Those investments haven’t stopped Coupang from taking an investment from the Vision Fund, and announcing it publicly, too.

“The Vision Fund is a visionary fund [and] we’re proud to be selected to work in partnership with it,” Coupang CEO Bom Kim told TechCrunch in an interview.

Kim said he doesn’t expect a backlash from the investment, claiming that the tension around Khashoggi’s death “doesn’t represent us and doesn’t represent these companies.”

Taking a vast amount of money from a fund whose mainer backer is a country that (reportedly) murdered a journalist who dared criticize the regime isn’t a good look. But ultimately, it remains to be seen how that will shake out. As the world’s waits on a fuller investigation from the CIA and responses from the Saudi royal family and SoftBank’s Son, the incident certainly does have the potential to weigh on Coupang’s positive news.

Coupang CEO Bom Kim started the company in 2010, now it is valued at $10 billion. [Image via Coupang]

Operating relatively under the global radar, Coupang has become Korea’s largest e-commerce player and it is actively looking to expand into other areas.

Founded in 2010, Kim claimed the company is “approaching” $5 billion in revenue for 2018 with 70 percent annual growth. One in every two adults in Korea have the Coupang app on their phone, the company claims. The company operates only in Korea, but it does have engineering outposts in Beijing, LA, Seattle, Shanghai, Silicon Valley and Seoul.

That impressive revenue number has increased 14x since 2014 which Kim accounts to a moment of clarity which saw the company’s focused redirected.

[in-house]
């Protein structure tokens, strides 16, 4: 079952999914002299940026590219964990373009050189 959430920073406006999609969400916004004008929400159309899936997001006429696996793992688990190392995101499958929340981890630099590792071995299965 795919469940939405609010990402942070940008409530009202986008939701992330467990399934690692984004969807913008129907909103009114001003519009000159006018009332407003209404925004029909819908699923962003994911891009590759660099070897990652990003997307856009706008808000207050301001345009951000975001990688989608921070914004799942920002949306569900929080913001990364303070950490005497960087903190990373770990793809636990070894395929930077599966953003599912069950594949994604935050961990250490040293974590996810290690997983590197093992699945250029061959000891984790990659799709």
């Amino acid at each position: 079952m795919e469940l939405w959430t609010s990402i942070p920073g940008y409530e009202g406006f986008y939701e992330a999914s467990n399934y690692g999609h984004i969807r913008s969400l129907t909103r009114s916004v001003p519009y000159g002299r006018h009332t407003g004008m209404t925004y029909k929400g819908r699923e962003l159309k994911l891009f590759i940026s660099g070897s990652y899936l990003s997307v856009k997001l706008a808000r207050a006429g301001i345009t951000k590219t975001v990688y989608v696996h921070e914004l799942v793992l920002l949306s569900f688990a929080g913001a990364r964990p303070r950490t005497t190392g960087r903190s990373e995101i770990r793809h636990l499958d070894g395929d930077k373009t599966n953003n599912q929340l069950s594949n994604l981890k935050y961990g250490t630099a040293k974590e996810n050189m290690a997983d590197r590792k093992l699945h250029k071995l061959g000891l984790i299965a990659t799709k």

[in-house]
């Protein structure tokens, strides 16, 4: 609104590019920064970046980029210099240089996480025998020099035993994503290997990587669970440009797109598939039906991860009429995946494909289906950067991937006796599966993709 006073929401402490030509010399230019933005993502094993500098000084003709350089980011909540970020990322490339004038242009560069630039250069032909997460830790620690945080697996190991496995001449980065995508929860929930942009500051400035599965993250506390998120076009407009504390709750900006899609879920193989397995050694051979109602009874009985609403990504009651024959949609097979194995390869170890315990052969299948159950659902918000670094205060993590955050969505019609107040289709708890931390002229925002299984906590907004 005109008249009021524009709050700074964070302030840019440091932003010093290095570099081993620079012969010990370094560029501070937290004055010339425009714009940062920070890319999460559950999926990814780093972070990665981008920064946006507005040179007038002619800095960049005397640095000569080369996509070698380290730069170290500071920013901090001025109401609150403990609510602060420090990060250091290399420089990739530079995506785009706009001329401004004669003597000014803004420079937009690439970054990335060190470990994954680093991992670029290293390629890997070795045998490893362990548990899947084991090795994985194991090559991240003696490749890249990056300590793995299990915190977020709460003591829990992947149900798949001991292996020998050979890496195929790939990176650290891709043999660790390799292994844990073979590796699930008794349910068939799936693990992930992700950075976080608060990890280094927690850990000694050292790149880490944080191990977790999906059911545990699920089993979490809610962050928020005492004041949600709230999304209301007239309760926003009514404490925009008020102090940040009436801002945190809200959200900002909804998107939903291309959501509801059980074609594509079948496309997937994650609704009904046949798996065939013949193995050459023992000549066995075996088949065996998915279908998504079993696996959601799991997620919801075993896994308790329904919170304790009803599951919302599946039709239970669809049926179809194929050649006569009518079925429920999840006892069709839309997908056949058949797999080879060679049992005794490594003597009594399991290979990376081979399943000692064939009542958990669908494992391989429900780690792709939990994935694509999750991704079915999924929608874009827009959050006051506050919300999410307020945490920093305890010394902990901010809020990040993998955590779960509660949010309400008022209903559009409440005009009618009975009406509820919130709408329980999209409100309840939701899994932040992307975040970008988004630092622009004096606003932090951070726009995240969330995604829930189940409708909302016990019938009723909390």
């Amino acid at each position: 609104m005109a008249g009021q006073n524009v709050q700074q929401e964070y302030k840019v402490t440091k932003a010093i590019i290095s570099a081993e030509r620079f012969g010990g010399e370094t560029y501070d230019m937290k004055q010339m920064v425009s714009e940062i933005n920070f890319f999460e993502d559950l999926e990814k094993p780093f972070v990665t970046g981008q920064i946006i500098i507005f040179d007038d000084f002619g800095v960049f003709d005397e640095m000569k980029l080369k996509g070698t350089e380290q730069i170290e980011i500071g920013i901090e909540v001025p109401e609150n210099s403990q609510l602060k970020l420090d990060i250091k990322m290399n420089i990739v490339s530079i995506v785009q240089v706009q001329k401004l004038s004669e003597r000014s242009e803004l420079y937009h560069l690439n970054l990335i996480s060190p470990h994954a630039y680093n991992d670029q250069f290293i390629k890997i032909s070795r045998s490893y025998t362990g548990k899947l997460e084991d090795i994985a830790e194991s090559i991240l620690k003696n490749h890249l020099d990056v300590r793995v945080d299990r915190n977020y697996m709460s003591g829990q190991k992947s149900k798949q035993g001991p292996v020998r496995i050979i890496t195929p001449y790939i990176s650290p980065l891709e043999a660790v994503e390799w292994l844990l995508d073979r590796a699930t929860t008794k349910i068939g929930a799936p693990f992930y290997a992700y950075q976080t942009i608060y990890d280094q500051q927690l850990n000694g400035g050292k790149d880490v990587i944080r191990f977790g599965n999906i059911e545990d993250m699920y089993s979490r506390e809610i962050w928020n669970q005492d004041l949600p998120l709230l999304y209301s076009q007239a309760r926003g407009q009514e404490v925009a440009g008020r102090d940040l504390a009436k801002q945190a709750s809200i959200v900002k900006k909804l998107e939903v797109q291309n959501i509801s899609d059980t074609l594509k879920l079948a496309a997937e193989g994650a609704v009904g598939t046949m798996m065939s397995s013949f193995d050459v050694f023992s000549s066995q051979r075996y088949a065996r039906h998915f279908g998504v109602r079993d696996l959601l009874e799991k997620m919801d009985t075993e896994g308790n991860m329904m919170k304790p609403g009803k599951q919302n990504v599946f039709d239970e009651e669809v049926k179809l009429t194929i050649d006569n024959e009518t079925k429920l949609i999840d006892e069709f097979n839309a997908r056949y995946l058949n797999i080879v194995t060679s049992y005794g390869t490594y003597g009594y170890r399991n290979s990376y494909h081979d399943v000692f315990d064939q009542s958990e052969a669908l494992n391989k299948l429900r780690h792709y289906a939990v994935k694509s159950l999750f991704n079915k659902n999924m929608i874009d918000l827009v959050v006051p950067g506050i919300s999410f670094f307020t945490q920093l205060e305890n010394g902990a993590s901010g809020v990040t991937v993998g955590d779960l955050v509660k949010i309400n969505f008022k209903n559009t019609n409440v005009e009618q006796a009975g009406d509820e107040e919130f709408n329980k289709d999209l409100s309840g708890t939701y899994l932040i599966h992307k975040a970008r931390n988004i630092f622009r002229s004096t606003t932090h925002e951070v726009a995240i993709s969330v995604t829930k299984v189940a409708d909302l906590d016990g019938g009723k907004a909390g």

“We had plans to go public and had gotten pretty far along in the process but we realized that wouldn’t fulfill of our vision,” Kim explained. “Instead, we saw an opportunity to make a long-term series of investments that would mean multi-year investment in tech platforms and infrastructure.”

That meant developing its own network of trucks and drivers, integrating technology at every level and making other changes to build the infrastructure and capacity to deliver items quickly to customers across Korea.

That’s helped Coupang roll out services like same-day delivery, overnight delivery and more. Coupang also has its own RocketPay payment service.

Kim explained that, for example, if a parent realized the night before school that their child needed a new rain jacket, they could receive it via Coupang before 7 am the next day if they ordered it before midnight. The overnight delivery service also includes fresh produce and “millions” of other items, he said. For that to happen, Coupang developed a cold chain logistics network in just one month.

Coupang said “millions” of customers use its service at least 50 times a year, i.e. on a weekly basis. Yes, it is a vague number and we don’t know what proportion of the overall customer base that represents, but it is an impressive snapshot nonetheless.

Kim revealed Coupang has “a lot of different plans” to spend this capital, although he declined to go into specific detail.

He didn’t rule out adjacent services like media — Amazon is, of course, a major name in video and music streaming — and he revealed that Coupang “intends to have a broad reach in more markets than just Korea” although, again, there’s no information on what countries and when.

The plan to go public is also likely to be revived, with the U.S. a more likely destination than a domestic IPO, although Kim said that there is “no specific timetable” for when that might happen.